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Conservation Update: The Sky Isn't Falling!

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March 14, 2012

Conservation Update: The Sky Isn't Falling!

By Bob Marshall

Covering conservation news recently has been like working the obituary beat at a newspaper: You spend your days reporting about good things passing away. And while that's not much fun to write about, I know some readers are tempted to quit and seek grief counseling.

That's why it's important to revisit the news from recent weeks. Not only was there a string of victories for conservationists, but sportsmen's groups played pivotal roles in many of them.

• The RESTORE Act passed a major hurdle in the Senate. If blessed by the House and signed by President Obama, this means 80 percent of Clean Water Act fines resulting from the Deepwater Horizon disaster will be spent on restoring the Gulf Coast that event damaged.

This is a huge victory for the Mississippi River delta, the engine that drives much of the Gulf ecosystem, yet has been near collapsing due to the impacts of levees for shipping and development and tens of thousands of miles of canal dredged for oil and gas development.

Sportsmen groups and the outdoors industry lobbied hard for this passage -- and got 72 votes in a Senate that typically offers fewer than 52 votes for anything.

• The Obama Administration found a way to fund an additional 1 million acres for upland and wetland habitat, reversing an earlier decisions that would have gutted programs like the Wetland Reserve and Grasslands Reserve -- and sportsmen played a major role in that.

• At the same time, the U.S. Fish and Wildlife Service announced it would be spending up to 70 percent of its prime wetlands protection money on the prairie potholes, a huge step for waterfowl.

• Finally, a federal appeals court sided with conservationists and rejected the Yazoo Pumps Project.

This project would have reversed the hard-won conservation efforts attempting to return that delta system -- long-battered by dredging and draining, yet still so important to fish and wildlife -- to its former glory.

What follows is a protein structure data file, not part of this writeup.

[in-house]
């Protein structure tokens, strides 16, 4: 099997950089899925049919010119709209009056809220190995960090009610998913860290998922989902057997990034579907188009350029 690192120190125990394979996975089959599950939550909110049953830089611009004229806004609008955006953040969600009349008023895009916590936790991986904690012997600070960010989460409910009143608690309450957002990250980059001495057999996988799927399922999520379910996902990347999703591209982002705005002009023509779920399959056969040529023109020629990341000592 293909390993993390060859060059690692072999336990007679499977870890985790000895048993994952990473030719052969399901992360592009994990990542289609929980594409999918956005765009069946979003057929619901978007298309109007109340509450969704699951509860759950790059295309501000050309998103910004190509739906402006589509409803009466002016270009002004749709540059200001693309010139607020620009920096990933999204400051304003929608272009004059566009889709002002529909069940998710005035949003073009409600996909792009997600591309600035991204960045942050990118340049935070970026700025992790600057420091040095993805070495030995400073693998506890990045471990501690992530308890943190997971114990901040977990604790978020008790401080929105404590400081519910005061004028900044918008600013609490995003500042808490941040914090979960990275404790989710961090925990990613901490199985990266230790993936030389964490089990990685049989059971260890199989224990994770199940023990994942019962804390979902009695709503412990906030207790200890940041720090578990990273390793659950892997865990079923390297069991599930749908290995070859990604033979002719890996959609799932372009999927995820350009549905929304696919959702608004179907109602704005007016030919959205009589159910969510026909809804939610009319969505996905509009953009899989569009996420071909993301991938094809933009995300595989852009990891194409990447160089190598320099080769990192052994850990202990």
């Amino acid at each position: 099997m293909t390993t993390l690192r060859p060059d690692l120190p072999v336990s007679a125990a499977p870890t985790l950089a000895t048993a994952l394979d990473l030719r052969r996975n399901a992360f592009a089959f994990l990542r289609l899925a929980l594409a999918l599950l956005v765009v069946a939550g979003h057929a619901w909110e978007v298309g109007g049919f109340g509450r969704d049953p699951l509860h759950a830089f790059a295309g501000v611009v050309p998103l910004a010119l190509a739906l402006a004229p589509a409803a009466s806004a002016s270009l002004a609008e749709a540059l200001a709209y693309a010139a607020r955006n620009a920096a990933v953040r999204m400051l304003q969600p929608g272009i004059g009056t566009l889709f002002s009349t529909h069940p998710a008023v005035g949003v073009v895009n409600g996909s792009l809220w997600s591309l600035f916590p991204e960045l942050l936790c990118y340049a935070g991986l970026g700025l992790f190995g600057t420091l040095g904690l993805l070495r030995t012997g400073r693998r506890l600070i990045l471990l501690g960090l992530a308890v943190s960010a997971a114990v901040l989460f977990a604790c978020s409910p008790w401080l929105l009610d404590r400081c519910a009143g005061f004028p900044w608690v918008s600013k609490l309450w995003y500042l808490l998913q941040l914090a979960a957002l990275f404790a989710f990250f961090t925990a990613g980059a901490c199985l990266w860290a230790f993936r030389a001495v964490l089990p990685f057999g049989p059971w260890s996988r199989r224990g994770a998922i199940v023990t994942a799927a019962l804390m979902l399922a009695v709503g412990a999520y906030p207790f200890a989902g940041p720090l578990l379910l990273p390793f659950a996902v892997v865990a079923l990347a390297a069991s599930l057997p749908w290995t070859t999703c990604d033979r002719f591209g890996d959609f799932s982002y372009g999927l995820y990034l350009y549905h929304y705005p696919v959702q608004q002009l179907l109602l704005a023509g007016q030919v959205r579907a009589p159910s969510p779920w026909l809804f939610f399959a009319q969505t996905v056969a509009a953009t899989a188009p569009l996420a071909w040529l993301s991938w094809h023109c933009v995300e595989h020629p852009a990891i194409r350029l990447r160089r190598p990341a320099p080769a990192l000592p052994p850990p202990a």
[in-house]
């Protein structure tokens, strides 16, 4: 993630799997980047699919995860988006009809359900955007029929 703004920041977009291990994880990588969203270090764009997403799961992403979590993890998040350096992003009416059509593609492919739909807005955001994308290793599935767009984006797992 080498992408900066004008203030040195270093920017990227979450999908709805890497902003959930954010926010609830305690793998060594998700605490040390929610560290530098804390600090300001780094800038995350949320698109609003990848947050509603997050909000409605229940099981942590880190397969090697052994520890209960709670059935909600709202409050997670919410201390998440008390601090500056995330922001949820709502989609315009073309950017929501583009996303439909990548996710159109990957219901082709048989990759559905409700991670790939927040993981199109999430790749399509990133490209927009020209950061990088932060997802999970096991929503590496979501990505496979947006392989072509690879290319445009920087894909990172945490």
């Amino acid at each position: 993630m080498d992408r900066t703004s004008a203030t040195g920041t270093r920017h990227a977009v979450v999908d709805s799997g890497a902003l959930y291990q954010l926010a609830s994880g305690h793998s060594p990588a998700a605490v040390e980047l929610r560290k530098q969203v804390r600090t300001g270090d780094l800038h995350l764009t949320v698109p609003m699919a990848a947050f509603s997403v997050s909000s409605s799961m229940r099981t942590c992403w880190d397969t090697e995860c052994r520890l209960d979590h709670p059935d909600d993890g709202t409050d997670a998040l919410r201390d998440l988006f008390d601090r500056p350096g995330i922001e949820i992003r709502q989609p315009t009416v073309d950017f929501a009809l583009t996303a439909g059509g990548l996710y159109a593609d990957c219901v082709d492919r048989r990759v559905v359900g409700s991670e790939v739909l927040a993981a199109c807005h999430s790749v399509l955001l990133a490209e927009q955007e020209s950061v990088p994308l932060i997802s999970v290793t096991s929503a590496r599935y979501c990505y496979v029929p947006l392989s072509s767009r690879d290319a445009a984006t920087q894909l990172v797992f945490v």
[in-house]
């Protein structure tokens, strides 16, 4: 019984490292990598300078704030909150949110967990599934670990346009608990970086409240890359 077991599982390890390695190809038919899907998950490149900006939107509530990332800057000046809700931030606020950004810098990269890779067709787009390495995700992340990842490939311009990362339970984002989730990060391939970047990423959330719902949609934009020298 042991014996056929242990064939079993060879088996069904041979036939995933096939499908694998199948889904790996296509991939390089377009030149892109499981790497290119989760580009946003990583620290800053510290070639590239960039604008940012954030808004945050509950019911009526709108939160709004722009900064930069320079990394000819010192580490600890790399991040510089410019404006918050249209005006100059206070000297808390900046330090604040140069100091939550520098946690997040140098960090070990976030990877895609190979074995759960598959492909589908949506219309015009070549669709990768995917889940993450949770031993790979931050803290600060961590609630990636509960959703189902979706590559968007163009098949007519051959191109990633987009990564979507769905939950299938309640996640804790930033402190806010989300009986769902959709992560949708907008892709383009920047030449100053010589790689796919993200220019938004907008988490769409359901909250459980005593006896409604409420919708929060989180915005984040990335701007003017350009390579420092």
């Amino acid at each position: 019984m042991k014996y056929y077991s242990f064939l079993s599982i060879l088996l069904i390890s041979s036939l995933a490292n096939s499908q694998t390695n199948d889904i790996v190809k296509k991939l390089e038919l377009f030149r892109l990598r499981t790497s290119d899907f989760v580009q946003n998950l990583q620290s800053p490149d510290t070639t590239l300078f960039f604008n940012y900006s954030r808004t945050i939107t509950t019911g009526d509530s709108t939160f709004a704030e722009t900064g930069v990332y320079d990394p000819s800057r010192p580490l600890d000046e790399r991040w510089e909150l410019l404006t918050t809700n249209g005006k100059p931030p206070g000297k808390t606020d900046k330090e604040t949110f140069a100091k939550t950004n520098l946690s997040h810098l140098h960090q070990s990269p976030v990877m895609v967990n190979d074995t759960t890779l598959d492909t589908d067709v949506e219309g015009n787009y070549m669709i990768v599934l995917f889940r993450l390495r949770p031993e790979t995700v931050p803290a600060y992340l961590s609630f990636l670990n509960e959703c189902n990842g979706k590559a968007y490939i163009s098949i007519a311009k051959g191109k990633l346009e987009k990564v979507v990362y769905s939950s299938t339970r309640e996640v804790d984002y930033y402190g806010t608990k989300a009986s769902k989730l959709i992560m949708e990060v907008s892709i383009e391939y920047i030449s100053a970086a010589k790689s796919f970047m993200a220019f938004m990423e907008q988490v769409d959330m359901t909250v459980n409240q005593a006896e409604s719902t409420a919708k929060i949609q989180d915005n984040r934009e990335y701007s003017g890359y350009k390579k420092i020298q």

You may have already read about some of this news, but the fact that reliable sources confirmed sportsmen's groups played pivotal roles in these victories is new in itself. It proves congressional contacts from individuals make a difference.

Staying informed and involved is not a waste of time -- no matter how much money the other side has.

Wanted Dead, NOT alive: The top 10 Invasive Species Wrecking U.S. Fish and Wildlife

With a poster saying "WANTED: Dead NOT Alive!" the group Wildlife Forever has issued the list of Top 10 Invasive Species damaging fish and wildlife in the U.S.:

1.) ZEBRA & QUAGGA MUSSELS WANTED DEAD for devastating the food chain, reducing fish populations, destroying spawning habitat, encrusting boats and docks, and wreaking havoc on equipment and on fishing.

2.) ASIAN CARP WANTED DEAD for taking over rivers and streams, replacing sport fish populations, impeding navigation and causing injury -- even possible death -- to boaters on the waters.

3.) CANADA THISTLE WANTED DEAD for choking out native prairie grasses and plants, providing no food value, driving deer, wild turkeys and other wildlife out of traditional habitat.

4.) HYDRILLA WANTED DEAD for limiting access for boating, fishing and waterfowl hunting, dense beds destroying sport fish spawning grounds, out competing native plants and, once mature, degrading fishing.

5.) BUCKTHORN WANTED DEAD for killing hardwood forests, eliminating native producing trees important to deer and turkey, choking woodland travel corridors and decreasing overall productive habitat.

6.) ROCK SNOT - DIDYMO WANTED DEAD for smothering food sources for trout and salmon, covering spawning habitat and insect life with ooze, wreaking havoc on fishing and access to fishable waters.

7.) EMERALD ASH BORER WANTED DEAD for destroying 100 million ash trees, creating loss of habitat and fire zones imperiling wildlife, humans and property. At stake are 7.5 billion trees.